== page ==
Zeman, through his spokesman Jiří Ovčáček, said on Wednesday that the partial mobilization in Russia was the result of Ukrainian military successes. “An adequate response would be to increase aid to Ukraine,” he wrote.
A number of derogatory comments immediately appeared under the post. “Get out of Lán, you Russian scum,” they urged him in one comment. “He changed his coat at five minutes past twelve. He was a bastard and he will remain a bastard,” reads another.
I’m really begging everyone, let’s put the mean comments aside, there’s a lot going on right now. 🙏🏻 As the Minister of Defense of the Czech Republic, I am glad that the president has been on the same side as me – since the first day of the war. And that I can – with a good feeling – tell the Commander-in-Chief of the Armed Forces 🇨🇿 that I will be happy to implement!✌🏻 https://t.co/ZO7KKX1oFA
— Jana Cernochova (@jana_cernochova) September 21, 2022
Previously, the president often stood up for Russia and its president Vladimir Putin in his statements.
In 2017, for example, he declared that the occupation of Crimea was effectively a done deal. He also made it known that he “does not share the concerns about possible Russian aggression towards Ukraine” or that “the Russians are not crazy”.
Zeman: The response to the Russian mobilization should be greater aid to Ukraine
And, for example, regarding the Vrbětice case, the president stated that there are several versions of the investigation.
He also said that according to a report by the Security Information Service (BIS), there was no evidence or testimony that Russian secret service agents were at the compound – where the ammunition depot explosion took place.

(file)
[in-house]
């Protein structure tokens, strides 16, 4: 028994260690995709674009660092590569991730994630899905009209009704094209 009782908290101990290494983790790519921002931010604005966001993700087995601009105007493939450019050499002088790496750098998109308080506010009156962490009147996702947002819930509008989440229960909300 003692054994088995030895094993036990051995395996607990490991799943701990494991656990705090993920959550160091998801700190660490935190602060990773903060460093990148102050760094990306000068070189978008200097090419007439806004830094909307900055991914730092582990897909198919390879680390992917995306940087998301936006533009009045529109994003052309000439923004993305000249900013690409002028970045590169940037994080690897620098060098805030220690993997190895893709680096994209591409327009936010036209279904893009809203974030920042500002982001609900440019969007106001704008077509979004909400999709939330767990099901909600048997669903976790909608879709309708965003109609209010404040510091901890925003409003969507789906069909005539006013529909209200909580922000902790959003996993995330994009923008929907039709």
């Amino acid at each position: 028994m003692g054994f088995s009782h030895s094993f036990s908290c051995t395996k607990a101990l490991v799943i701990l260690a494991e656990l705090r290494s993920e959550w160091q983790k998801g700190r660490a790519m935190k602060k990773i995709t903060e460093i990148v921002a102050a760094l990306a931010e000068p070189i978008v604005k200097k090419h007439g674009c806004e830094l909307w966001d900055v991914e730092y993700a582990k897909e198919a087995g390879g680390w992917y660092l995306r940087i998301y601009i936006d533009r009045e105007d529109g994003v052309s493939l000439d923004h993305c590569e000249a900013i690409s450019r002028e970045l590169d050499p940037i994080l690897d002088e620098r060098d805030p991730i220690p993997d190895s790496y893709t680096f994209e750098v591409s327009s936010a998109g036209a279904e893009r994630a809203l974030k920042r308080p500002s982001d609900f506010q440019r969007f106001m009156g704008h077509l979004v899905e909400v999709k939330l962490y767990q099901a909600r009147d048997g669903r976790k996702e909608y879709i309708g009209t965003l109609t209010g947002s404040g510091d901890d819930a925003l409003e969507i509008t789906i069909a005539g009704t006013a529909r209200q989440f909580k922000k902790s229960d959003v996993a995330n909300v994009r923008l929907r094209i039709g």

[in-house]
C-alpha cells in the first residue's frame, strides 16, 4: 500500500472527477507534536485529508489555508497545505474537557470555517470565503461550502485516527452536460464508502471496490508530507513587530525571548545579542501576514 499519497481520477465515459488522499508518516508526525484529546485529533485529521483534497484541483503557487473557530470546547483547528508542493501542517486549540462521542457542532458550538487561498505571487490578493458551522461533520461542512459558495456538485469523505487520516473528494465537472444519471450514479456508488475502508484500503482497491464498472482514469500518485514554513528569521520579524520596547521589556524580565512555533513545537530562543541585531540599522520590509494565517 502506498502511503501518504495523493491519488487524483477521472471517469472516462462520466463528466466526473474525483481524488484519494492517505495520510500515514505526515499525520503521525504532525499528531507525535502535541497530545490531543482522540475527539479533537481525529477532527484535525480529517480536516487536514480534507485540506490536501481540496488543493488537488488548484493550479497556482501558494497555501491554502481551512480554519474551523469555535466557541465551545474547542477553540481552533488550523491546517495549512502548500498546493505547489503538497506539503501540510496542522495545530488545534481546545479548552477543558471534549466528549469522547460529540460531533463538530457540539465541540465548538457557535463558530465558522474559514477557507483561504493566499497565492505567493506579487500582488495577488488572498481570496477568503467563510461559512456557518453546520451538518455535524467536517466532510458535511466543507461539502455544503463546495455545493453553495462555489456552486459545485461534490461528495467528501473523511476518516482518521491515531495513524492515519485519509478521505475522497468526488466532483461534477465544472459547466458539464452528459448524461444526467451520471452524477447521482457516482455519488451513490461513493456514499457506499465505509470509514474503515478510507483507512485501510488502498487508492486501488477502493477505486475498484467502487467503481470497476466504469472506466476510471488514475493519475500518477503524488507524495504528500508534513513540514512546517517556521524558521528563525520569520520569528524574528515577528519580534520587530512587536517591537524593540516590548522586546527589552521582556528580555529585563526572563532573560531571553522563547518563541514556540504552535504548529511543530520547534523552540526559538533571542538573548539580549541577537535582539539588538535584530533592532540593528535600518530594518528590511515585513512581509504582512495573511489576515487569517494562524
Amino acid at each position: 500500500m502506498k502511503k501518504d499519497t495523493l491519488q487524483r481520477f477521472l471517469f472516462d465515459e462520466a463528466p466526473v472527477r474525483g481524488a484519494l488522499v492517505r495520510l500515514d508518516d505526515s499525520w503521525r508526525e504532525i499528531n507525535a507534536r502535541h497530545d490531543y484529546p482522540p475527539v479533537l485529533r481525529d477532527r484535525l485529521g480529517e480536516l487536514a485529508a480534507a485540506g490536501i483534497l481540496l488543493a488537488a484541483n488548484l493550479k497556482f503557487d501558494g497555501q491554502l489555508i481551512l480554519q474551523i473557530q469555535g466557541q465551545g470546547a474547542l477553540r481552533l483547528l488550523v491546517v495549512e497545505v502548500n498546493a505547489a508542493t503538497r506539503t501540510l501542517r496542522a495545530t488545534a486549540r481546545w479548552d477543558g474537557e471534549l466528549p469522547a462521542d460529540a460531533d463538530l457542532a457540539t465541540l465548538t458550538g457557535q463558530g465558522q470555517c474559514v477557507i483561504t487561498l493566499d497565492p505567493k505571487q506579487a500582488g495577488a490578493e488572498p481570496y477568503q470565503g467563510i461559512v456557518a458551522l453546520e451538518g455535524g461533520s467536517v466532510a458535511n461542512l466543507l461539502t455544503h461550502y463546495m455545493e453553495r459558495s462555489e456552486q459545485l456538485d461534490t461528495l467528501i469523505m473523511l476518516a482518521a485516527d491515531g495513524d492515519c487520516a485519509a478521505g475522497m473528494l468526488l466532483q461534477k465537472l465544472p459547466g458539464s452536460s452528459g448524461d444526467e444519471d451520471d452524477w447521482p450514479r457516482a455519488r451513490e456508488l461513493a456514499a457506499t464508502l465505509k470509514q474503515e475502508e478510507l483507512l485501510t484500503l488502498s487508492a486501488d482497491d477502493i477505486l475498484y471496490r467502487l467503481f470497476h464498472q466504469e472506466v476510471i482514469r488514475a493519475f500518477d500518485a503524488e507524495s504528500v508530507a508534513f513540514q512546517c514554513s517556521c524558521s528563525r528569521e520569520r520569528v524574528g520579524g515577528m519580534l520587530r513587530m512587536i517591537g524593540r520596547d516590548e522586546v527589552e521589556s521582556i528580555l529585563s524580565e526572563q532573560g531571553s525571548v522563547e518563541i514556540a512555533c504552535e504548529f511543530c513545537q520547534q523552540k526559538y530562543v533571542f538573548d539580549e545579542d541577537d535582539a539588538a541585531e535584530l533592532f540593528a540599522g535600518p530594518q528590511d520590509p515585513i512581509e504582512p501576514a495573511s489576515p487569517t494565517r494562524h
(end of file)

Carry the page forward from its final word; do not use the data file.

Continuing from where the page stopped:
After the February invasion of Ukraine, however, Zeman admitted that he was wrong. And he expressed support for the attacked state. After all, he himself often refers to the words of former Prime Minister of England Winston Churchill: that only a fool does not change opinions.
Černochová: They stand on the same side
However, the head of the Ministry of Defense Černochová defended the president on Wednesday. “I’m really asking everyone, let’s put the mean comments aside, there’s a lot going on right now,” she wrote on her Twitter.
“As the Minister of Defense of the Czech Republic, I am glad that the president has been on the same side as me – since the first day of the war. And that I can feel good about the Commander-in-Chief of the Armed Forces (i.e. to Zeman – note ed.) to say that I would like to do it,” she added.
Putin said in a televised appearance on Wednesday that the announcement of partial mobilization is to defend against the West, which he says is trying to weaken, divide and destroy Russia.
According to the president, the mobilization, which will mainly affect Russian citizens in reserve with military experience, will begin immediately. According to Russian Defense Minister Sergei Shoigu, the army will call up 300,000 reservists as part of the mobilization.
Fiala: Russian mobilization shows who is the aggressor